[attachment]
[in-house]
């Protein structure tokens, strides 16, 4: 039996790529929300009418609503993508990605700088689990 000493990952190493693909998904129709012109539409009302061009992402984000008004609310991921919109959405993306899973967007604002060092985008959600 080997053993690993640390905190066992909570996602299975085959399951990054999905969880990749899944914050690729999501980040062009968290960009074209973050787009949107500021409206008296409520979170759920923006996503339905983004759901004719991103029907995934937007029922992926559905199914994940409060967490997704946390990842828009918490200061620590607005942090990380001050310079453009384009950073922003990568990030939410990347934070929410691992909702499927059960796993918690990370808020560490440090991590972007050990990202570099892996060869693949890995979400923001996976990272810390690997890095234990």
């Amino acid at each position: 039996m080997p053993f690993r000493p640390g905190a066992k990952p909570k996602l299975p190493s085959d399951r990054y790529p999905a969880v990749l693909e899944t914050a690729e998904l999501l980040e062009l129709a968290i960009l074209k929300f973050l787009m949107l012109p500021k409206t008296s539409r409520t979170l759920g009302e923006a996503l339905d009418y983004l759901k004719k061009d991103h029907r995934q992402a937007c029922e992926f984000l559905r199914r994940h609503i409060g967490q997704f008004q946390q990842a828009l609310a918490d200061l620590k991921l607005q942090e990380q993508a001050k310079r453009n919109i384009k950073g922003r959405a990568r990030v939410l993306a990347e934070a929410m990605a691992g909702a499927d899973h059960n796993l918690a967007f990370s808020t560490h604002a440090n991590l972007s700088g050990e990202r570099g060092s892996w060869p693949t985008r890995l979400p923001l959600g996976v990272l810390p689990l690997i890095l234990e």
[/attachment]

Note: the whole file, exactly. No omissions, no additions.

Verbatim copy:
[in-house]
């Protein structure tokens, strides 16, 4: 039996790529929300009418609503993508990605700088689990 000493990952190493693909998904129709012109539409009302061009992402984000008004609310991921919109959405993306899973967007604002060092985008959600 080997053993690993640390905190066992909570996602299975085959399951990054999905969880990749899944914050690729999501980040062009968290960009074209973050787009949107500021409206008296409520979170759920923006996503339905983004759901004719991103029907995934937007029922992926559905199914994940409060967490997704946390990842828009918490200061620590607005942090990380001050310079453009384009950073922003990568990030939410990347934070929410691992909702499927059960796993918690990370808020560490440090991590972007050990990202570099892996060869693949890995979400923001996976990272810390690997890095234990």
């Amino acid at each position: 039996m080997p053993f690993r000493p640390g905190a066992k990952p909570k996602l299975p190493s085959d399951r990054y790529p999905a969880v990749l693909e899944t914050a690729e998904l999501l980040e062009l129709a968290i960009l074209k929300f973050l787009m949107l012109p500021k409206t008296s539409r409520t979170l759920g009302e923006a996503l339905d009418y983004l759901k004719k061009d991103h029907r995934q992402a937007c029922e992926f984000l559905r199914r994940h609503i409060g967490q997704f008004q946390q990842a828009l609310a918490d200061l620590k991921l607005q942090e990380q993508a001050k310079r453009n919109i384009k950073g922003r959405a990568r990030v939410l993306a990347e934070a929410m990605a691992g909702a499927d899973h059960n796993l918690a967007f990370s808020t560490h604002a440090n991590l972007s700088g050990e990202r570099g060092s892996w060869p693949t985008r890995l979400p923001l959600g996976v990272l810390p689990l690997i890095l234990e």